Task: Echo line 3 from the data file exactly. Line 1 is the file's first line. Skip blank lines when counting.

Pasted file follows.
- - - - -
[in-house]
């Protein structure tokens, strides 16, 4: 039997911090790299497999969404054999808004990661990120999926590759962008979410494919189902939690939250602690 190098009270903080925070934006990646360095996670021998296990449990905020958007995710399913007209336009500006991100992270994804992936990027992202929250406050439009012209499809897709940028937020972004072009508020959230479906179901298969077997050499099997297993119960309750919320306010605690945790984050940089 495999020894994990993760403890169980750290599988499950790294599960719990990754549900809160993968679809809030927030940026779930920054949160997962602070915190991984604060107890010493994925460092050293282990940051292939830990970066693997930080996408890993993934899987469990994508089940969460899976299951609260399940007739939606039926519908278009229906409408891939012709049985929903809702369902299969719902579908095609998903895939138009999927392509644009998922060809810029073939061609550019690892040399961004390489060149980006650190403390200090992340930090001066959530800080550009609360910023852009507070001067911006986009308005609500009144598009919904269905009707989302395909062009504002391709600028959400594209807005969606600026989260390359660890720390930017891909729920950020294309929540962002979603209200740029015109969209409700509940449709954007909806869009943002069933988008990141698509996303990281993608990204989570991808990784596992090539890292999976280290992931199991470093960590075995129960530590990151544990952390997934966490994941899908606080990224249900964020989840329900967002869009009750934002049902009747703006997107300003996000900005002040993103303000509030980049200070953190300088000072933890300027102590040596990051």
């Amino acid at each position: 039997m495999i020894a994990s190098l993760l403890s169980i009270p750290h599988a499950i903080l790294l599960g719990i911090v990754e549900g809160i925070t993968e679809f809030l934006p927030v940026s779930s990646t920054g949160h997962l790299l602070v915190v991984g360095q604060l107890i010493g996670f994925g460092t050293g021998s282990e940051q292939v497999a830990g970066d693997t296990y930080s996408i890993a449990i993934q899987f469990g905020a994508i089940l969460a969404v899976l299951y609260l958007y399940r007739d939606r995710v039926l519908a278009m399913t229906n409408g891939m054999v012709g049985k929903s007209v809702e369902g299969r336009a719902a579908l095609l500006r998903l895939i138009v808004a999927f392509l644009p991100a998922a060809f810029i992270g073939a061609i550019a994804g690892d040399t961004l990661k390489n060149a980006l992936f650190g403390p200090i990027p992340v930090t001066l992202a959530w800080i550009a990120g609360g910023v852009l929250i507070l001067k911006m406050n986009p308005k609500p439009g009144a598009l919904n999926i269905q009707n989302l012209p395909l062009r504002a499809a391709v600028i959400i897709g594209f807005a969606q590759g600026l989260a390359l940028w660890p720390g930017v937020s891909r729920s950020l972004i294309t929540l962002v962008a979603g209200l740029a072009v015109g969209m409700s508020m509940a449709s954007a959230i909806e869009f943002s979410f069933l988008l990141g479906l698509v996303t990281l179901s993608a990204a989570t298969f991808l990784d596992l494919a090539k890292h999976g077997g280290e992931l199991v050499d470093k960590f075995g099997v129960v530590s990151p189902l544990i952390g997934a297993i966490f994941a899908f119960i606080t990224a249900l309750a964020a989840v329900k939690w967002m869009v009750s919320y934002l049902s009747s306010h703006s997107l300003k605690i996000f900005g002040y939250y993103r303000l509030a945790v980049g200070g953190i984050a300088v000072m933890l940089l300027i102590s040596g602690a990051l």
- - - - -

């Amino acid at each position: 039997m495999i020894a994990s190098l993760l403890s169980i009270p750290h599988a499950i903080l790294l599960g719990i911090v990754e549900g809160i925070t993968e679809f809030l934006p927030v940026s779930s990646t920054g949160h997962l790299l602070v915190v991984g360095q604060l107890i010493g996670f994925g460092t050293g021998s282990e940051q292939v497999a830990g970066d693997t296990y930080s996408i890993a449990i993934q899987f469990g905020a994508i089940l969460a969404v899976l299951y609260l958007y399940r007739d939606r995710v039926l519908a278009m399913t229906n409408g891939m054999v012709g049985k929903s007209v809702e369902g299969r336009a719902a579908l095609l500006r998903l895939i138009v808004a999927f392509l644009p991100a998922a060809f810029i992270g073939a061609i550019a994804g690892d040399t961004l990661k390489n060149a980006l992936f650190g403390p200090i990027p992340v930090t001066l992202a959530w800080i550009a990120g609360g910023v852009l929250i507070l001067k911006m406050n986009p308005k609500p439009g009144a598009l919904n999926i269905q009707n989302l012209p395909l062009r504002a499809a391709v600028i959400i897709g594209f807005a969606q590759g600026l989260a390359l940028w660890p720390g930017v937020s891909r729920s950020l972004i294309t929540l962002v962008a979603g209200l740029a072009v015109g969209m409700s508020m509940a449709s954007a959230i909806e869009f943002s979410f069933l988008l990141g479906l698509v996303t990281l179901s993608a990204a989570t298969f991808l990784d596992l494919a090539k890292h999976g077997g280290e992931l199991v050499d470093k960590f075995g099997v129960v530590s990151p189902l544990i952390g997934a297993i966490f994941a899908f119960i606080t990224a249900l309750a964020a989840v329900k939690w967002m869009v009750s919320y934002l049902s009747s306010h703006s997107l300003k605690i996000f900005g002040y939250y993103r303000l509030a945790v980049g200070g953190i984050a300088v000072m933890l940089l300027i102590s040596g602690a990051l």